When things don’t happen as they were meant to …

Upon arriving home and checking my phone messages on Sunday, I discovered that Barnados had to postpone my appointment. I had initially extended my leave to cater for the appointment today. They were moving me to another case worker and she was going to call me to reschedule today. With the funeral tomorrow, I opted to keep my leave where it was and just take the extra day to read over my Extension Two students’ work (not done at this point).

Emotionally I had to question if the postponement of the appointment wasn’t a sign that maybe fostering wasn’t my path. Still on a travel high, this wasn’t completely bad news and I was willing to accept it. With minimal sadness. But knowing that I was on a travel high, I also knew I would need to wait to ensure that that is what I thought was best. Bad writing today lol. No flow.

Anyway, yesterday I received a phone call from Vesna from the Benevolent Society. She left me a message because it was during my teaching time with Extension. She then followed up with an email. I replied. Today I called. She was unavailable and then called me back.

The phone call flowed from the beginning. The buzz returned. Maybe it was just that Barnados isn’t the right agency for me, nor I for them. The thing that attracted me to them initially was the capacity for adoption. Maybe long term care is what I am meant to engage in.

We talked about my expectations. The process. The potential for not being approved; it isn’t a fait accompli ever. We talked about the culture, gender, age and quantity of children. We talked about my working hours and job experience. We talked about Max and Molly, about my brother, about my daughter. We talked about my motivation. We talked about my IVF journey. We talked about the differences between adoption and long term care, and the level of support a carer could reasonably expect from their organisation. We talked about the differences in policy between a variety of organisations.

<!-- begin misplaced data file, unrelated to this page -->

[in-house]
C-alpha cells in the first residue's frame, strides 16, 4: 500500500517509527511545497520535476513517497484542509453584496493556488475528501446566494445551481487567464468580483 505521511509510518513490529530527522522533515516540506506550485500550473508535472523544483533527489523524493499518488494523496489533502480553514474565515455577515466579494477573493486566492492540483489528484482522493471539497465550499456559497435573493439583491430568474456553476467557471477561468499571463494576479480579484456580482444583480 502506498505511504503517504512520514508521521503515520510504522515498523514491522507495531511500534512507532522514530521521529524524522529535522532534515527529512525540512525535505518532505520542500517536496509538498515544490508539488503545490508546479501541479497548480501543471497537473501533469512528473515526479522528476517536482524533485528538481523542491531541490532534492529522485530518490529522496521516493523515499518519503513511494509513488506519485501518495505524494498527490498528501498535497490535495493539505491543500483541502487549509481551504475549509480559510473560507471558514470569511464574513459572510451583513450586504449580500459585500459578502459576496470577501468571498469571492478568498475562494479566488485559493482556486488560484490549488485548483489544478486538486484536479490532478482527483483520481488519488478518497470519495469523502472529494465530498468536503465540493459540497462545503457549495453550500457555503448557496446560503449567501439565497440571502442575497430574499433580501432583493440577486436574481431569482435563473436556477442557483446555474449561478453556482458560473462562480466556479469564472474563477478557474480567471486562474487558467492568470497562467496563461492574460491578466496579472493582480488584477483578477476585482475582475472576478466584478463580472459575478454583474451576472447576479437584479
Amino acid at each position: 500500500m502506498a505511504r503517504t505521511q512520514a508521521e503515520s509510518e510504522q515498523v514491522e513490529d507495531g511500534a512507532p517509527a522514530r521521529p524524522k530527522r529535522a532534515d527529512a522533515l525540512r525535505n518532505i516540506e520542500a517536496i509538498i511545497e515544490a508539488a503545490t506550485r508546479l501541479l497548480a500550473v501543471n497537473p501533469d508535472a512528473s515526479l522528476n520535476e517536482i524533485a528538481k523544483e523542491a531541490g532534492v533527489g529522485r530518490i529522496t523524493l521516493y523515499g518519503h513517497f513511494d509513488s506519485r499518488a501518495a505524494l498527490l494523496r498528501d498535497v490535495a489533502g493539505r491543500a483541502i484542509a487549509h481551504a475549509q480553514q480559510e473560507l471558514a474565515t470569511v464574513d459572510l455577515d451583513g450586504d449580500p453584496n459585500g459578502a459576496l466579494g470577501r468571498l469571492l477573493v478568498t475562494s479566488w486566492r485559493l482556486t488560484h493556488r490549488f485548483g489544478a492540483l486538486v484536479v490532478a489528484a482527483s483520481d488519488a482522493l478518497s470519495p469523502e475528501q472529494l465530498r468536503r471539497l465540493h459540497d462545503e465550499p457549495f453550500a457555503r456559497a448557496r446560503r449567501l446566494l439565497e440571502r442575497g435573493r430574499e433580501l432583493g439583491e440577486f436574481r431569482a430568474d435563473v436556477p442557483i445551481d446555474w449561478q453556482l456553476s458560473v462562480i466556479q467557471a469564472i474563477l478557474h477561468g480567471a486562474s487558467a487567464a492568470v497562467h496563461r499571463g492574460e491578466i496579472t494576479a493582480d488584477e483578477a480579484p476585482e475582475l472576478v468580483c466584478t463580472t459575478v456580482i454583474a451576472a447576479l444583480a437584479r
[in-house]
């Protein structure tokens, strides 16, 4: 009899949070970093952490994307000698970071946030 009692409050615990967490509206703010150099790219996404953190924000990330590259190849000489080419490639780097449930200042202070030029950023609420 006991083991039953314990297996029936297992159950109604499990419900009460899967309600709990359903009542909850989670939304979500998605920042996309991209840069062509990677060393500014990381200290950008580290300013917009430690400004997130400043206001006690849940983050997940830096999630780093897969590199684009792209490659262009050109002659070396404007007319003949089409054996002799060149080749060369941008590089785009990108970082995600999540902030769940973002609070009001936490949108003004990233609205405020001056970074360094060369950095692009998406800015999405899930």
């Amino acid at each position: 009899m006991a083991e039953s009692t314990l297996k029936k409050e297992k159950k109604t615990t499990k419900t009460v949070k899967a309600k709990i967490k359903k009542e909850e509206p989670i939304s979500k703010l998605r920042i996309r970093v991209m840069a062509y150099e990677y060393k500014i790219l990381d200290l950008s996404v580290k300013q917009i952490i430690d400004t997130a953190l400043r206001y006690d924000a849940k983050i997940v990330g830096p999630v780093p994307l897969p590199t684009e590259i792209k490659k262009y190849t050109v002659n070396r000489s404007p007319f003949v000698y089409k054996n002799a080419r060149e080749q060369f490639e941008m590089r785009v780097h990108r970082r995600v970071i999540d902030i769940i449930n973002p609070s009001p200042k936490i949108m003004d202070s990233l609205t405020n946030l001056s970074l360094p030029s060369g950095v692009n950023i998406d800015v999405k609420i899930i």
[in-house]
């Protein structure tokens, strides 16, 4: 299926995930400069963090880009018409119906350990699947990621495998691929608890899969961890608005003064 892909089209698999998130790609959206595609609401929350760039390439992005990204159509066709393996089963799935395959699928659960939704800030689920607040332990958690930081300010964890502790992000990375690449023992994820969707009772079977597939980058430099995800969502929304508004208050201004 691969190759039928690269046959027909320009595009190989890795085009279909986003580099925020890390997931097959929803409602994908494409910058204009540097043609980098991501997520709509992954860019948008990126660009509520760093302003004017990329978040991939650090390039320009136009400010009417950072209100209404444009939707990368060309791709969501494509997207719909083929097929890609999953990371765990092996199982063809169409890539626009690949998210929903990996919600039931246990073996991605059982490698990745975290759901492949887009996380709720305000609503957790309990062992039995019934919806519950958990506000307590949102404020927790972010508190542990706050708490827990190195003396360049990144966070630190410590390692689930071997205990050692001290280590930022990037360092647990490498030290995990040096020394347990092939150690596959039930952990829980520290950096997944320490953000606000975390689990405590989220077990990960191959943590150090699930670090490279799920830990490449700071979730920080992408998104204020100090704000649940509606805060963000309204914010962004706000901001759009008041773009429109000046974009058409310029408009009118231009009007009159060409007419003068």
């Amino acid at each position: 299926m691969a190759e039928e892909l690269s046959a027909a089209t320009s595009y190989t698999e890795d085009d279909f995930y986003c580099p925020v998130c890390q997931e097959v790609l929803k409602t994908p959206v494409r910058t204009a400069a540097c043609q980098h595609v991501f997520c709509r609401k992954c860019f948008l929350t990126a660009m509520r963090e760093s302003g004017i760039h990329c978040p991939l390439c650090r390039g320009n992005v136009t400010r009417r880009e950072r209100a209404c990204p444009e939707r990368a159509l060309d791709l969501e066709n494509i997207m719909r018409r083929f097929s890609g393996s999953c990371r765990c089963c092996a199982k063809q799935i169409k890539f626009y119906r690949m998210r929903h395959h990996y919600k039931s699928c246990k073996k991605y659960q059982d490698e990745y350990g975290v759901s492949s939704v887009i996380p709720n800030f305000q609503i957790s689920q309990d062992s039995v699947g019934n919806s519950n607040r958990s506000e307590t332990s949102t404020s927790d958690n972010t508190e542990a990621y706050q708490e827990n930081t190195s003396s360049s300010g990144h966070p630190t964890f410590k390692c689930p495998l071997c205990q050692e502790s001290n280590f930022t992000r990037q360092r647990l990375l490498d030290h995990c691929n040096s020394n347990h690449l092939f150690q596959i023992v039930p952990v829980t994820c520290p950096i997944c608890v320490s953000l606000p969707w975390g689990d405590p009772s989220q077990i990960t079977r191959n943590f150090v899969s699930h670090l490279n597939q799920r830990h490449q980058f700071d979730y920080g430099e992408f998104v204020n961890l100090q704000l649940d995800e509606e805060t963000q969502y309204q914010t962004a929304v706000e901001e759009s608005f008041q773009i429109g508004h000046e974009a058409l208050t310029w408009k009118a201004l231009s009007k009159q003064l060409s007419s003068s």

And we talked about my fear at the magnitude of the undertaking.

Three to six months if I choose to apply to be assessed with them. And then I will either be a foster carer or will need to reevaluate this path.

At times it will be an arduous journey, one in which constructive criticism will need to be accepted without deference to ego. A journey that starts with the information package I have now received through email. Followed by an information day at the end of August.

If I then choose to apply, home visits will be scheduled with an assessor, more training will be undertaken, and if successful, my assessor will become my case worker.

I am cautiously excited.

And nervous.

But, more excited.

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